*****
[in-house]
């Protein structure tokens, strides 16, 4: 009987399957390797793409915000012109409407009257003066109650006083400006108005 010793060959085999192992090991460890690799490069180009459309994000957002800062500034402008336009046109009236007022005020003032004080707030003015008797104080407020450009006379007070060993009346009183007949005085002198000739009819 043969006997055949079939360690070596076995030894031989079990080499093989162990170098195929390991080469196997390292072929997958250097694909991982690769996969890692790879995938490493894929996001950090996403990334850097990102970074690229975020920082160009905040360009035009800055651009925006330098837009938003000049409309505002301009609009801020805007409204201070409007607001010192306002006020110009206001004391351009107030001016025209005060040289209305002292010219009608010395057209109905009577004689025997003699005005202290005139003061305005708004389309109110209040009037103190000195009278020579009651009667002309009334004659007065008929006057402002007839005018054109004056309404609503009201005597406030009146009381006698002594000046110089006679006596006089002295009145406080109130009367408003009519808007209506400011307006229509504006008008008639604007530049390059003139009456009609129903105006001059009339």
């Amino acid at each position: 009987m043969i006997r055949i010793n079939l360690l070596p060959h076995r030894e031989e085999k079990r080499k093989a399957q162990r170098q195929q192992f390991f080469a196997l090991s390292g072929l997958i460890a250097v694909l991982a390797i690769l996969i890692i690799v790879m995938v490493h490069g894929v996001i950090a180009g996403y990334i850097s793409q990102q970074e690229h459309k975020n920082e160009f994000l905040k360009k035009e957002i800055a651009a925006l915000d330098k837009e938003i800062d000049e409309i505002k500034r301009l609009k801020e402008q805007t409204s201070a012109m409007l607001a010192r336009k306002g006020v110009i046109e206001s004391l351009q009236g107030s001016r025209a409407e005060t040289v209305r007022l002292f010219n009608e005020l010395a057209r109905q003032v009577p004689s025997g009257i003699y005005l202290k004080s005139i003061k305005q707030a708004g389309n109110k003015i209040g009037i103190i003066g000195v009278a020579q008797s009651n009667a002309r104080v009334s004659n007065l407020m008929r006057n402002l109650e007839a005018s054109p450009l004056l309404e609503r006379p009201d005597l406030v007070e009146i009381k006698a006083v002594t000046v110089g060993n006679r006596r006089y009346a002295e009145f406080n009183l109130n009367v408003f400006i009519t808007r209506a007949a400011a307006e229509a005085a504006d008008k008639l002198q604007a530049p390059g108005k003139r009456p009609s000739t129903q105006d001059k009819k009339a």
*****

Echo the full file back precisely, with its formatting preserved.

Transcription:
[in-house]
């Protein structure tokens, strides 16, 4: 009987399957390797793409915000012109409407009257003066109650006083400006108005 010793060959085999192992090991460890690799490069180009459309994000957002800062500034402008336009046109009236007022005020003032004080707030003015008797104080407020450009006379007070060993009346009183007949005085002198000739009819 043969006997055949079939360690070596076995030894031989079990080499093989162990170098195929390991080469196997390292072929997958250097694909991982690769996969890692790879995938490493894929996001950090996403990334850097990102970074690229975020920082160009905040360009035009800055651009925006330098837009938003000049409309505002301009609009801020805007409204201070409007607001010192306002006020110009206001004391351009107030001016025209005060040289209305002292010219009608010395057209109905009577004689025997003699005005202290005139003061305005708004389309109110209040009037103190000195009278020579009651009667002309009334004659007065008929006057402002007839005018054109004056309404609503009201005597406030009146009381006698002594000046110089006679006596006089002295009145406080109130009367408003009519808007209506400011307006229509504006008008008639604007530049390059003139009456009609129903105006001059009339």
């Amino acid at each position: 009987m043969i006997r055949i010793n079939l360690l070596p060959h076995r030894e031989e085999k079990r080499k093989a399957q162990r170098q195929q192992f390991f080469a196997l090991s390292g072929l997958i460890a250097v694909l991982a390797i690769l996969i890692i690799v790879m995938v490493h490069g894929v996001i950090a180009g996403y990334i850097s793409q990102q970074e690229h459309k975020n920082e160009f994000l905040k360009k035009e957002i800055a651009a925006l915000d330098k837009e938003i800062d000049e409309i505002k500034r301009l609009k801020e402008q805007t409204s201070a012109m409007l607001a010192r336009k306002g006020v110009i046109e206001s004391l351009q009236g107030s001016r025209a409407e005060t040289v209305r007022l002292f010219n009608e005020l010395a057209r109905q003032v009577p004689s025997g009257i003699y005005l202290k004080s005139i003061k305005q707030a708004g389309n109110k003015i209040g009037i103190i003066g000195v009278a020579q008797s009651n009667a002309r104080v009334s004659n007065l407020m008929r006057n402002l109650e007839a005018s054109p450009l004056l309404e609503r006379p009201d005597l406030v007070e009146i009381k006698a006083v002594t000046v110089g060993n006679r006596r006089y009346a002295e009145f406080n009183l109130n009367v408003f400006i009519t808007r209506a007949a400011a307006e229509a005085a504006d008008k008639l002198q604007a530049p390059g108005k003139r009456p009609s000739t129903q105006d001059k009819k009339a």